I also found various sources that provide guidance on how to provide food for the colony. The listing below of herbs (a few are thought of as flowers)begins to give you an idea of what you can do to help provide bees a wonderful meal that not only provides them with the extremely important nectar bees crave, but are also easy to grow and maintain in your garden.

Herb/Flower Propagation Use Degree of Attractiveness
Basil Seed Culinary herb Moderate
Bee Balm Seed, division Mint teas High – may give honey a special flavor
Chives Seed, bulbs Culinary herb Slight
Lavender Seed Sachets, oils, culinary Slight – may give honey a distinct taste depending on quantity available for bees to forge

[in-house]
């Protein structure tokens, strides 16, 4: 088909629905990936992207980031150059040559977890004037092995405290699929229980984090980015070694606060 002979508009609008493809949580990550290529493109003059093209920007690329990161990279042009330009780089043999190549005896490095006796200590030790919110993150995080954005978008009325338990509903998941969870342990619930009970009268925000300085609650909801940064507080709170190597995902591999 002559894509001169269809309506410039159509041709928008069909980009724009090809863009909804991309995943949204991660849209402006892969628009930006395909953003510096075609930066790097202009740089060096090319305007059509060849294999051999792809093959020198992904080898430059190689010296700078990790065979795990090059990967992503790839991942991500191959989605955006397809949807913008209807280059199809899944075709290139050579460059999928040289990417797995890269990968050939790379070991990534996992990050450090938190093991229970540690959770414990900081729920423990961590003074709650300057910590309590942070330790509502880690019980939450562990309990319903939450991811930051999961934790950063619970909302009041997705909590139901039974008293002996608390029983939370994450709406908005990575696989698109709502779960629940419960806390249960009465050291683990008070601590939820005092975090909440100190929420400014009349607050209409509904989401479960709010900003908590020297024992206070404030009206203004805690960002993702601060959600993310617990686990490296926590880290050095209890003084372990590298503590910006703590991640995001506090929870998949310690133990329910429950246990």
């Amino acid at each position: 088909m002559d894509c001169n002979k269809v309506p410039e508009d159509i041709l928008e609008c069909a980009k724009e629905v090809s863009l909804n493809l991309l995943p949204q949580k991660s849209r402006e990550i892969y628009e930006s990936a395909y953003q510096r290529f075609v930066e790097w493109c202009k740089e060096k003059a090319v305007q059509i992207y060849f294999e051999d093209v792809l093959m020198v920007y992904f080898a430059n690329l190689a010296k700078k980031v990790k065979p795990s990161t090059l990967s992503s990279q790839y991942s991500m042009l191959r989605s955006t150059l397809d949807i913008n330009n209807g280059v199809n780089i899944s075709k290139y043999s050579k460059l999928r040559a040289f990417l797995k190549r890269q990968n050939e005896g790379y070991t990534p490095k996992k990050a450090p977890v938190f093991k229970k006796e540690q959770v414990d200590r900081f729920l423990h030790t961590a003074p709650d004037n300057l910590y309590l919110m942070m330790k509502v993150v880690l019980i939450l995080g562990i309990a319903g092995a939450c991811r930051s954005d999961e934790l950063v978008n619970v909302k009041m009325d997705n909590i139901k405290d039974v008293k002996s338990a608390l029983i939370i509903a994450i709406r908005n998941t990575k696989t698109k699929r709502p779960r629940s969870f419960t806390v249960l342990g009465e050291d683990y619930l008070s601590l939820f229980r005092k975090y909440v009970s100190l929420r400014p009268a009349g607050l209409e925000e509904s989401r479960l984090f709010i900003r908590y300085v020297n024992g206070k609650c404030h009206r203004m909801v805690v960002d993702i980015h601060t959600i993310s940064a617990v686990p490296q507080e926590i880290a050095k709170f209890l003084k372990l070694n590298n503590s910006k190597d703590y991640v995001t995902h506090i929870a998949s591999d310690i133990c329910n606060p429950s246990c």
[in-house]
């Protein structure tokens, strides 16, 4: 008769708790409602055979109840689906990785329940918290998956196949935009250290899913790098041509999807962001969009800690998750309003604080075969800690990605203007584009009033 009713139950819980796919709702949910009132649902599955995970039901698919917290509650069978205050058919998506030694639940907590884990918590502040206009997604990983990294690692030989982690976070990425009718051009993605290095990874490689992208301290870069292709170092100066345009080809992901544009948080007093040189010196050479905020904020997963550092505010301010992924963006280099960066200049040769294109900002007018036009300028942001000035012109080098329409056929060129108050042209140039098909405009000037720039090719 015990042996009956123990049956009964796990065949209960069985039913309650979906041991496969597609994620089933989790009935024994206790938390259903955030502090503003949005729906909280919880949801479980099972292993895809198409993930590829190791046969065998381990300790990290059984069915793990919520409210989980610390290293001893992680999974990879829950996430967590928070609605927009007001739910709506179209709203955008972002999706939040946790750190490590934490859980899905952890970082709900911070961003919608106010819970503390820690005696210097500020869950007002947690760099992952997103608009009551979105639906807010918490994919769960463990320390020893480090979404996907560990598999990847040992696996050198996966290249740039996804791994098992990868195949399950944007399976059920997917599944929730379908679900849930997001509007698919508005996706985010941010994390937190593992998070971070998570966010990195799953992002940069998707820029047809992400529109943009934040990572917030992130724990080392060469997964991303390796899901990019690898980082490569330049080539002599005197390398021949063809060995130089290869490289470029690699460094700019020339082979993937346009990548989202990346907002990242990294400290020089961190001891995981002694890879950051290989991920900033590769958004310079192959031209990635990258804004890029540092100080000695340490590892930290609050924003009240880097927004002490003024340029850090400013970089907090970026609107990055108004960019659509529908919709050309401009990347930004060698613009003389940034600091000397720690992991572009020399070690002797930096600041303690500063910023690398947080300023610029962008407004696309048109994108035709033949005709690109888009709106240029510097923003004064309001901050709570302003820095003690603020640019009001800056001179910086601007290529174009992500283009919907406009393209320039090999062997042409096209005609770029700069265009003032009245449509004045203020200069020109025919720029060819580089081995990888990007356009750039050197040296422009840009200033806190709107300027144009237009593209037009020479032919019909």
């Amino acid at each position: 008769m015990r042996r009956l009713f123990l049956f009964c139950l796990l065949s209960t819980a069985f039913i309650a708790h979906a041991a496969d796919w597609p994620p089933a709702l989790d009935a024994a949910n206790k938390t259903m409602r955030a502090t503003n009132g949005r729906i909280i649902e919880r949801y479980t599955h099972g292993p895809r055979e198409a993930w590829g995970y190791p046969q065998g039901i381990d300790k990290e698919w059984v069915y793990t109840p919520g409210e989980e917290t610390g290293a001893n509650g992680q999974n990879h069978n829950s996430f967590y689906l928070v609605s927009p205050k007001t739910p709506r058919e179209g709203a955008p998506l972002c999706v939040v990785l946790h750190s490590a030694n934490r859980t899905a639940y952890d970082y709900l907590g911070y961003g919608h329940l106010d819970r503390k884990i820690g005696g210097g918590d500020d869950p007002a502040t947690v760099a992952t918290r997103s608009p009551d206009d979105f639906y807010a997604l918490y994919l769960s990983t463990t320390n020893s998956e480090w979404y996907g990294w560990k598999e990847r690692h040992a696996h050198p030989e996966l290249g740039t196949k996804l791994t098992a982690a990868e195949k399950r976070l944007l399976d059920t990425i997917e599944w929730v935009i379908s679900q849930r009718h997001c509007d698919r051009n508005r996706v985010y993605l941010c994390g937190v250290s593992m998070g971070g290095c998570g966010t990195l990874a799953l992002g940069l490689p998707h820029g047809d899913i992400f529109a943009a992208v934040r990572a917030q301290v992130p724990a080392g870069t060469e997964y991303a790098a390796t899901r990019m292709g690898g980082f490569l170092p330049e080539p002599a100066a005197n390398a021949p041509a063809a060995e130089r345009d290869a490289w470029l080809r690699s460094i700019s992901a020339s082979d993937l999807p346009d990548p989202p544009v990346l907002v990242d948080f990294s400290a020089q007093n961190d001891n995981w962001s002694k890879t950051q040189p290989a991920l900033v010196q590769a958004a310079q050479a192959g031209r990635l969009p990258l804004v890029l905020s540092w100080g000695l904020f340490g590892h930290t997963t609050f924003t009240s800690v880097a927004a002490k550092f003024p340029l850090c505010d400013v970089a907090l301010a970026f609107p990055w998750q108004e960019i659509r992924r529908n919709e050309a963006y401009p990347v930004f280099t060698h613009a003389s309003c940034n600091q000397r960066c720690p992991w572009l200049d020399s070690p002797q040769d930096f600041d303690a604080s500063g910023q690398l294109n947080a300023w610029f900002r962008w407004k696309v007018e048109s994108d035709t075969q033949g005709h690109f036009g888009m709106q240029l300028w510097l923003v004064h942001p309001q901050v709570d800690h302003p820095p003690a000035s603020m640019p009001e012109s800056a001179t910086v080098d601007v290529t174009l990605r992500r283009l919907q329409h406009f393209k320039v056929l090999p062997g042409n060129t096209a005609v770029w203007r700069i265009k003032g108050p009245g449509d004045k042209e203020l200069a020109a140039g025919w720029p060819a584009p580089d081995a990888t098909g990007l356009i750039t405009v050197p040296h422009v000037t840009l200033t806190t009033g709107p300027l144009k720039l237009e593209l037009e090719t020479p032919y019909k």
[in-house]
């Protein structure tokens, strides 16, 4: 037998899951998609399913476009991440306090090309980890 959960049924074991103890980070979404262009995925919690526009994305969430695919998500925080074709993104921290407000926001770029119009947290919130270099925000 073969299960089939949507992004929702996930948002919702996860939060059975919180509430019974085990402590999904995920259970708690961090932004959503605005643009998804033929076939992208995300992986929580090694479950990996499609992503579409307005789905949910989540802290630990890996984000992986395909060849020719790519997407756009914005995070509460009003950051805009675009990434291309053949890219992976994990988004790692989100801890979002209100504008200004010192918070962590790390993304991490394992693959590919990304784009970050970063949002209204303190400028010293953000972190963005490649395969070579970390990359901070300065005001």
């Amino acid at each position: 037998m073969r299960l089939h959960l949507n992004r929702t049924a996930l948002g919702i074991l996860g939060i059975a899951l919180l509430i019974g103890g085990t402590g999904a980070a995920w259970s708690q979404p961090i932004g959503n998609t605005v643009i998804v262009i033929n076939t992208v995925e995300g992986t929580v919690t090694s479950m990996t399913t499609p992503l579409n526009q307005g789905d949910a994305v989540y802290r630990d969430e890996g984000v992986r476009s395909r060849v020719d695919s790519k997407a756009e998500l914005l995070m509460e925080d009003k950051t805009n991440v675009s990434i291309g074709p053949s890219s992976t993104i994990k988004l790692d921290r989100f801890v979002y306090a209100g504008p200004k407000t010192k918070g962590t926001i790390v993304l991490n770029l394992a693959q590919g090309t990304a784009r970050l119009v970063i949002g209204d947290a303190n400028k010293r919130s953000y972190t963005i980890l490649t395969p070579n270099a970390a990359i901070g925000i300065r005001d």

Sage Seed, division Culinary herb Moderate
Salvia – blue, white Seed Ornamental High
Thymes Seed, cuttings Culinary herb High
Yarrow Seed Tea Slight – may give honey a special flavor
Source: Lord, W. G. (n.d.) Beekeeping: Insect pest management, Department of Entomology. An herb garden for the bees. pp. 4.

Even if you don’t ever expect to become a beekeeper, you can help those of us around you who are raising bees by providing the honey bee colony some of its favorite foods. Did you know that a honey bee can forage up to 27 square miles from its hive. That is a great distance! It brings home the point of why it is so important for those around the honey bee to consider setting a side part of a yard as a “honey bee” haven.